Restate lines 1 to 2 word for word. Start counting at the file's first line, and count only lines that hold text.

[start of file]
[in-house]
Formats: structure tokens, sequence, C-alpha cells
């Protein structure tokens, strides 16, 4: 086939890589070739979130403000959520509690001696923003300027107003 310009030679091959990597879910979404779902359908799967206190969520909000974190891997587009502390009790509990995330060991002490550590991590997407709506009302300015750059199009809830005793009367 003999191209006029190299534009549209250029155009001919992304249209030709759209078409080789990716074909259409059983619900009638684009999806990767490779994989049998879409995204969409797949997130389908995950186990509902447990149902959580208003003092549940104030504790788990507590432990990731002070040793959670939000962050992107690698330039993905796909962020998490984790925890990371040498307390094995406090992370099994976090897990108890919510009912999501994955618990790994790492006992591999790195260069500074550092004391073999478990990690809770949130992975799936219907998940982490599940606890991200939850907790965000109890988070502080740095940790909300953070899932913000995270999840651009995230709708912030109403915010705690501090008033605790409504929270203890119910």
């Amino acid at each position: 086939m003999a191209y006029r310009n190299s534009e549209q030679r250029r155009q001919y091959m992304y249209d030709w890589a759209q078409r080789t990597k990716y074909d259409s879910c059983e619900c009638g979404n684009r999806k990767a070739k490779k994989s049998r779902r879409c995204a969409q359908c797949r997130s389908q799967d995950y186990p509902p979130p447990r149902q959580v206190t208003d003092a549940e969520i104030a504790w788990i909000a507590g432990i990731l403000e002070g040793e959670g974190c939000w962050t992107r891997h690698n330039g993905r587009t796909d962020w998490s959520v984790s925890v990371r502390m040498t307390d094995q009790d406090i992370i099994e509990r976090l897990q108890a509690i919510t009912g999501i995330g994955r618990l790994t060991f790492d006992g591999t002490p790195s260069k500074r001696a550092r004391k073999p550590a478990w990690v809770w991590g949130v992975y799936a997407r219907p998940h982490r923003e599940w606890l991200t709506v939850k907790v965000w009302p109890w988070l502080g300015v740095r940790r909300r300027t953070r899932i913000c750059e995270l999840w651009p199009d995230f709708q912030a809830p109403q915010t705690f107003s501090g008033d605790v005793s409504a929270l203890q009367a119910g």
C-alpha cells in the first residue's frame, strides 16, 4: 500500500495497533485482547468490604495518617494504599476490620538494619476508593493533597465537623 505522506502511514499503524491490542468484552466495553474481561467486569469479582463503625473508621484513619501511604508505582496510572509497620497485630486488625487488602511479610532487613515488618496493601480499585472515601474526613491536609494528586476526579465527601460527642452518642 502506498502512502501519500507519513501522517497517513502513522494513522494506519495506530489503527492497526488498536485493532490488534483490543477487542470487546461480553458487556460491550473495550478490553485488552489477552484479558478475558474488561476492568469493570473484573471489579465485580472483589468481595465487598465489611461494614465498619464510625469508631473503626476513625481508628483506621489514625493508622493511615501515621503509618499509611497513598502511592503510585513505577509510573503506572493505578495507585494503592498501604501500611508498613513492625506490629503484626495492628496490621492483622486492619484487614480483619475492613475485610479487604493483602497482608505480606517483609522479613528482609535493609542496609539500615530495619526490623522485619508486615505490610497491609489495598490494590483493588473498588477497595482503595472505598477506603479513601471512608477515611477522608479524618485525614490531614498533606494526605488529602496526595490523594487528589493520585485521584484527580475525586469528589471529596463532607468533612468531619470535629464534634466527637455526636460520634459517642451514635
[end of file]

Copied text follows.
[in-house]
Formats: structure tokens, sequence, C-alpha cells